Trump opposes changing debate rules but will still attend

President Donald Trump opposes changing the rules for the remaining two presidential debates against Democrat Joe Biden, but his campaign says he will attend regardless.

Tuesday’s opening debate in Cleveland quickly turned chaotic, with frequent interruptions by the candidates — particularly Trump. The Commission on Presidential Debates said Wednesday that it “intends to ensure that additional tools to maintain order are in place for the remaining debates.”

The commission and representatives from Trump’s and Biden’s campaigns met Wednesday morning to discuss the previous night’s debate and potential changes. Some potential changes that have been discussed include adding opening and closing statements and shortening open discussion.

Trump, a Republican, tweeted Thursday that he opposed any changes. “Why would I allow the Debate Commission to change the rules for the second and third Debates when I easily won last time,” he tweeted shortly after landing in New Jersey, where he was to hold a campaign fundraiser at his private golf club.

On a conference call with reporters, Trump’s reelection campaign indicated that Trump would attend the remaining debates regardless of whether the rules are changed.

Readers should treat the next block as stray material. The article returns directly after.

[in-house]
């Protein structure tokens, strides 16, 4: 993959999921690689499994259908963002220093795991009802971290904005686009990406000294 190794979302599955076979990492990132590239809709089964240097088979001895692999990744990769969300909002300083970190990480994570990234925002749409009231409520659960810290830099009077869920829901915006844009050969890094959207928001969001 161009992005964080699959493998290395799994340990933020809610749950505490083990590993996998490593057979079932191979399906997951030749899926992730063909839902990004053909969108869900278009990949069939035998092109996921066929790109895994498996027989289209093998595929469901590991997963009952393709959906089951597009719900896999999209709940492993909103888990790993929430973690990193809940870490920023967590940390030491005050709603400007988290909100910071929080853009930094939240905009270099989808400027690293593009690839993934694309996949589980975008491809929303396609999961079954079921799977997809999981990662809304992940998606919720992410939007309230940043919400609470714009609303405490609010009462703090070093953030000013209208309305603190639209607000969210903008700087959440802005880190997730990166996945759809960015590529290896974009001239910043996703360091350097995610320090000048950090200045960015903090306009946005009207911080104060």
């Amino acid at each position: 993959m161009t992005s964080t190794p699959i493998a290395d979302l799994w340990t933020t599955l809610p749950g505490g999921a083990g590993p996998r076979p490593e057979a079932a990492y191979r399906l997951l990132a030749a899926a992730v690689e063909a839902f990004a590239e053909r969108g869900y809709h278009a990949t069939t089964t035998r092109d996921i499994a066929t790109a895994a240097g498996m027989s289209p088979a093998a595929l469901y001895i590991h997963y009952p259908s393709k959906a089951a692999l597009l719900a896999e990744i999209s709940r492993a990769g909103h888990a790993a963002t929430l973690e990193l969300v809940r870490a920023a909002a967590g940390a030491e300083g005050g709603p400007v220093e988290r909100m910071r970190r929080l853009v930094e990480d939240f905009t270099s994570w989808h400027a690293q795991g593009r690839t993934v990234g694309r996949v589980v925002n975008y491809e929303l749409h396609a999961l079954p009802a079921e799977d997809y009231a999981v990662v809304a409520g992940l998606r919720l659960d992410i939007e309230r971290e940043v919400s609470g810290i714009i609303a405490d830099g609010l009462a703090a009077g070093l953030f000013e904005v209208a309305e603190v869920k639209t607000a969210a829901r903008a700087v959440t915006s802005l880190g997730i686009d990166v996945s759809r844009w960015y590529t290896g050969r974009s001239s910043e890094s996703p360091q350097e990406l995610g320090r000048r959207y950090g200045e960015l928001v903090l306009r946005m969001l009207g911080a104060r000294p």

Related stories:

Debate commission says it will make changes to format

For moderator Chris Wallace, debate was runaway train

“We’re ready to move on to the second and third debates," said campaign communications strategist Jason Miller. "There shouldn’t be any changes. We don’t want any changes.”

He declined to issue an ultimatum that Trump would not attend if changes were made.

Biden said he’ll participate in the next debate, which will be a town hall format.

“I think it’s appropriate that when a person, a constituent, someone considering how they’re going to vote this year, when they ask a question,” the candidate “gets an opportunity to answer it fully,” Biden said.

Organizers and both campaigns expect that the format for its next presidential debate on Oct. 15 in Miami will be more orderly, as the candidates address questions asked directly to them by voters. The third and final debate, set for Oct. 22 in Nashville, is slated to feature a similar format to Tuesday’s event.